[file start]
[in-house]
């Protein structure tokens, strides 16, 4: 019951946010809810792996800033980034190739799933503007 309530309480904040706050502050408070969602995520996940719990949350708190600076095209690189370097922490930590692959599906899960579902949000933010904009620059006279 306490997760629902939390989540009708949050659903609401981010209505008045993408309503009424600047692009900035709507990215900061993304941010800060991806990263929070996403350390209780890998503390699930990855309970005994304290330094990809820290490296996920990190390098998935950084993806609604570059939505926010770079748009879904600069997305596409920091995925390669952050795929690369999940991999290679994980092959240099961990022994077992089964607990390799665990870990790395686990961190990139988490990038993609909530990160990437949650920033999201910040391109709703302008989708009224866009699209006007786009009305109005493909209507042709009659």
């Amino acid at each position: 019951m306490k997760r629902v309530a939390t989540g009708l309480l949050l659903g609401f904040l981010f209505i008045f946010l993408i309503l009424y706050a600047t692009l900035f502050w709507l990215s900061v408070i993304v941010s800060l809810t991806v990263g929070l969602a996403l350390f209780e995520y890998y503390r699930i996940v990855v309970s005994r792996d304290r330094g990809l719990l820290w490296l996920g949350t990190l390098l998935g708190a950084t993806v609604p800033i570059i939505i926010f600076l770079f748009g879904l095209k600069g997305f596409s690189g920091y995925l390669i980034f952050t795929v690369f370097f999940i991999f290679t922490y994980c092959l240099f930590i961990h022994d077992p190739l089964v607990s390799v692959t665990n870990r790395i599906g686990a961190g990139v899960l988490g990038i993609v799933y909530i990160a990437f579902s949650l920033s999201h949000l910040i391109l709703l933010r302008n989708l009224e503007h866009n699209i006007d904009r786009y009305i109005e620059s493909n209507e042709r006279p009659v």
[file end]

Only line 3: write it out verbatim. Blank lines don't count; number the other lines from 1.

């Amino acid at each position: 019951m306490k997760r629902v309530a939390t989540g009708l309480l949050l659903g609401f904040l981010f209505i008045f946010l993408i309503l009424y706050a600047t692009l900035f502050w709507l990215s900061v408070i993304v941010s800060l809810t991806v990263g929070l969602a996403l350390f209780e995520y890998y503390r699930i996940v990855v309970s005994r792996d304290r330094g990809l719990l820290w490296l996920g949350t990190l390098l998935g708190a950084t993806v609604p800033i570059i939505i926010f600076l770079f748009g879904l095209k600069g997305f596409s690189g920091y995925l390669i980034f952050t795929v690369f370097f999940i991999f290679t922490y994980c092959l240099f930590i961990h022994d077992p190739l089964v607990s390799v692959t665990n870990r790395i599906g686990a961190g990139v899960l988490g990038i993609v799933y909530i990160a990437f579902s949650l920033s999201h949000l910040i391109l709703l933010r302008n989708l009224e503007h866009n699209i006007d904009r786009y009305i109005e620059s493909n209507e042709r006279p009659v």